Alstom wind business founder and advanced technology vice-president, Pep Prats presented information about newly-available wind turbine design at a series of workshops for investors in December 2010.
The design allows the drive train and, particularly, the gearbox to last for the entire lifetime of the turbine and require only minimal maintenance, according to Alstom. This can slash the costs of repairs, maintenance and replacements for new wind farms being built in Australia and New Zealand.
According to Alstom, a recent US report states the industry standard for gearbox life is only between 7 and 11 years during the 20-year lifetime of conventional wind turbines.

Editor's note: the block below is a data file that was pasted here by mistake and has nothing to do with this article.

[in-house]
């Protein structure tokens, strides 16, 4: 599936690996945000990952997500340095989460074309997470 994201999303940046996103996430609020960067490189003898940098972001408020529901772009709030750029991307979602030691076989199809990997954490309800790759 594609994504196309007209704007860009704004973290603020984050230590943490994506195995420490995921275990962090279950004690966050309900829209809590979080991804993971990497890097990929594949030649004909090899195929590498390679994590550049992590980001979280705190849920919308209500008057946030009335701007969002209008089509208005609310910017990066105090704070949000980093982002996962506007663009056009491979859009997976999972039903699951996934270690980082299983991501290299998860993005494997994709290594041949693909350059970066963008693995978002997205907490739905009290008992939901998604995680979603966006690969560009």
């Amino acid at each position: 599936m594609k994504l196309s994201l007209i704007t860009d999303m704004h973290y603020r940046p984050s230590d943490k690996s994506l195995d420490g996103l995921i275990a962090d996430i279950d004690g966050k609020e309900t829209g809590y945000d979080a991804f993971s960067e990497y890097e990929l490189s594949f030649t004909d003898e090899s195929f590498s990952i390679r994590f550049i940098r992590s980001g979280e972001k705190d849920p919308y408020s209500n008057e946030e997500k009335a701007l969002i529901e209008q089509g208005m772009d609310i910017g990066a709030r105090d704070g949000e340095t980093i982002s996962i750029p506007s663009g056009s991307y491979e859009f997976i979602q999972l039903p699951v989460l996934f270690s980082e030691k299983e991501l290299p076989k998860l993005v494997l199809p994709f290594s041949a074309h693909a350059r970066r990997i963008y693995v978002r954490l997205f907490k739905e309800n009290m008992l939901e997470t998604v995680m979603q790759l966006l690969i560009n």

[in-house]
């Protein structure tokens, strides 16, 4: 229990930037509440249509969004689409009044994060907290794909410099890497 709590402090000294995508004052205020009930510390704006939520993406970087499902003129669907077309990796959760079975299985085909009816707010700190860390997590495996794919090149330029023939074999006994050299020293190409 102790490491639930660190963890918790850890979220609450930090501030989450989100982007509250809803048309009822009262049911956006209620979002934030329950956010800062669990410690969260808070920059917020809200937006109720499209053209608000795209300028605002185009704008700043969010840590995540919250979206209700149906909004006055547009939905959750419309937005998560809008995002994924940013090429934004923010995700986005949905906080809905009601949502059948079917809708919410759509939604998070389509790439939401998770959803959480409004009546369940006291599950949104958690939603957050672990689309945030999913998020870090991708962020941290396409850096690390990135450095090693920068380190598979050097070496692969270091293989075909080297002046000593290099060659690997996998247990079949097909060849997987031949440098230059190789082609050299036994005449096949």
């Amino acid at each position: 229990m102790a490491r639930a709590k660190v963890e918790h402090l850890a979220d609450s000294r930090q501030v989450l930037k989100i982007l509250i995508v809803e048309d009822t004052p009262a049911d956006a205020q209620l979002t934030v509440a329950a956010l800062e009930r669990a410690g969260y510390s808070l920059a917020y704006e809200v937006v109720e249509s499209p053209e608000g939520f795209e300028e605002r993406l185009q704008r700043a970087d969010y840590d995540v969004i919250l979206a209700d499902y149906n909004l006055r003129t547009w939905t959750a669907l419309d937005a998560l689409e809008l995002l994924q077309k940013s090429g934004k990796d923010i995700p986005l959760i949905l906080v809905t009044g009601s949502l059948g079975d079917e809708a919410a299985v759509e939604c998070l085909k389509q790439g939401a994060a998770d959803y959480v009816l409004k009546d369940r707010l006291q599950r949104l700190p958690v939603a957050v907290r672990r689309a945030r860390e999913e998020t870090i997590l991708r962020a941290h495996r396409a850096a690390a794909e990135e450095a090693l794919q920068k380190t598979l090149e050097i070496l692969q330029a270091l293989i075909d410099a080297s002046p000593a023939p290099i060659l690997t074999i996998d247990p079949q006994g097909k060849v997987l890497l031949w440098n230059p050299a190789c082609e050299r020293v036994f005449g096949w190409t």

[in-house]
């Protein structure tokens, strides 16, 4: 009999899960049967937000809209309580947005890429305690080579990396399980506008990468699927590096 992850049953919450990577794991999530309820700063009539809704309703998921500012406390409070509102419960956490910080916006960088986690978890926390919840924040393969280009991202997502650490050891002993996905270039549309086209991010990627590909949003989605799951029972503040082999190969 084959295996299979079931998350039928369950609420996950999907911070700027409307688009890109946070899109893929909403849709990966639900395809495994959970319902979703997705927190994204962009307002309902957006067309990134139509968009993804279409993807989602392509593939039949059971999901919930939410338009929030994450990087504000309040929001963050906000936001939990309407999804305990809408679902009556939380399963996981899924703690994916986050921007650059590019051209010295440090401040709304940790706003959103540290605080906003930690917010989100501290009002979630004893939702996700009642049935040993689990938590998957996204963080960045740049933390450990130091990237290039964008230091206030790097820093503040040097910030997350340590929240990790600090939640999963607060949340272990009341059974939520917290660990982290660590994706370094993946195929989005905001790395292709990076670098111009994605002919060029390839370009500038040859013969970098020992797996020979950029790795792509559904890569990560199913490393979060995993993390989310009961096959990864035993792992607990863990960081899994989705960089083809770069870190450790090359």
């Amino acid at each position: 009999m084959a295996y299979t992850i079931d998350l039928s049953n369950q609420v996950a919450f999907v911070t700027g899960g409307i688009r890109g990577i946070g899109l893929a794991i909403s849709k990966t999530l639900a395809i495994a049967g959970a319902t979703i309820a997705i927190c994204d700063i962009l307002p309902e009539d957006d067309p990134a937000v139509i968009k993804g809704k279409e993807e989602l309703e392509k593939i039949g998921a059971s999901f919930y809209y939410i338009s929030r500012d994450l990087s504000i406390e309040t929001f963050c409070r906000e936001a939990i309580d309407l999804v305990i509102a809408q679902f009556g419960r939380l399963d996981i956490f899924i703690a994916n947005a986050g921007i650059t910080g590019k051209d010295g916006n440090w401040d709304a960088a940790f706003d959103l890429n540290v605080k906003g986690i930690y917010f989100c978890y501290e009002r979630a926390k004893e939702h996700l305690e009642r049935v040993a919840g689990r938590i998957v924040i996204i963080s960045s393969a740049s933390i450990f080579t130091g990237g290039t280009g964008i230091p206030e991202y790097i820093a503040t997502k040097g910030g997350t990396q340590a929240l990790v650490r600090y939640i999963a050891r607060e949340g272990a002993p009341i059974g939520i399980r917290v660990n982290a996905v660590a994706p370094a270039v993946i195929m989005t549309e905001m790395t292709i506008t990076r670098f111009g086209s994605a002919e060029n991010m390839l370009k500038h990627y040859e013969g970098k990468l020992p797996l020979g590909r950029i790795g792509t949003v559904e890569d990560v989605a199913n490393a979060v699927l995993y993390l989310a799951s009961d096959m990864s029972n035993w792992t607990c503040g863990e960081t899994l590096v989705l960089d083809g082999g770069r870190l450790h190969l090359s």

“In the Alstom ‘Pure Torque’ design, the shaft and gearbox of the turbine do not support the weight of the rotor and are protected from damaging bending loads,” Alstom Wind Asia Pacific sales director, Jeff Cheong said.
“With the potential for a carbon price being set next year, investors are preparing to make decisions that will be in play for the next 20 or 30 years. For banks and shareholders the reliability and uptime of turbines has a significant impact on costs and profitability,” Mr Cheong said.
The wind turbine technology has been installed throughout Europe during the past three decades and is now being offered for the first time in Australia. Alstom’s turbines have been installed at several Japanese wind farms already, as it is durable under typhoon conditions and requires minimal maintenance in remote locations.
According to the Global Wind Energy Council (GWEC), the global annual market in wind power grew 41.5 per cent in 2009. The five-year outlook from GWEC forecasts that global wind power will double between 2010 and 2014.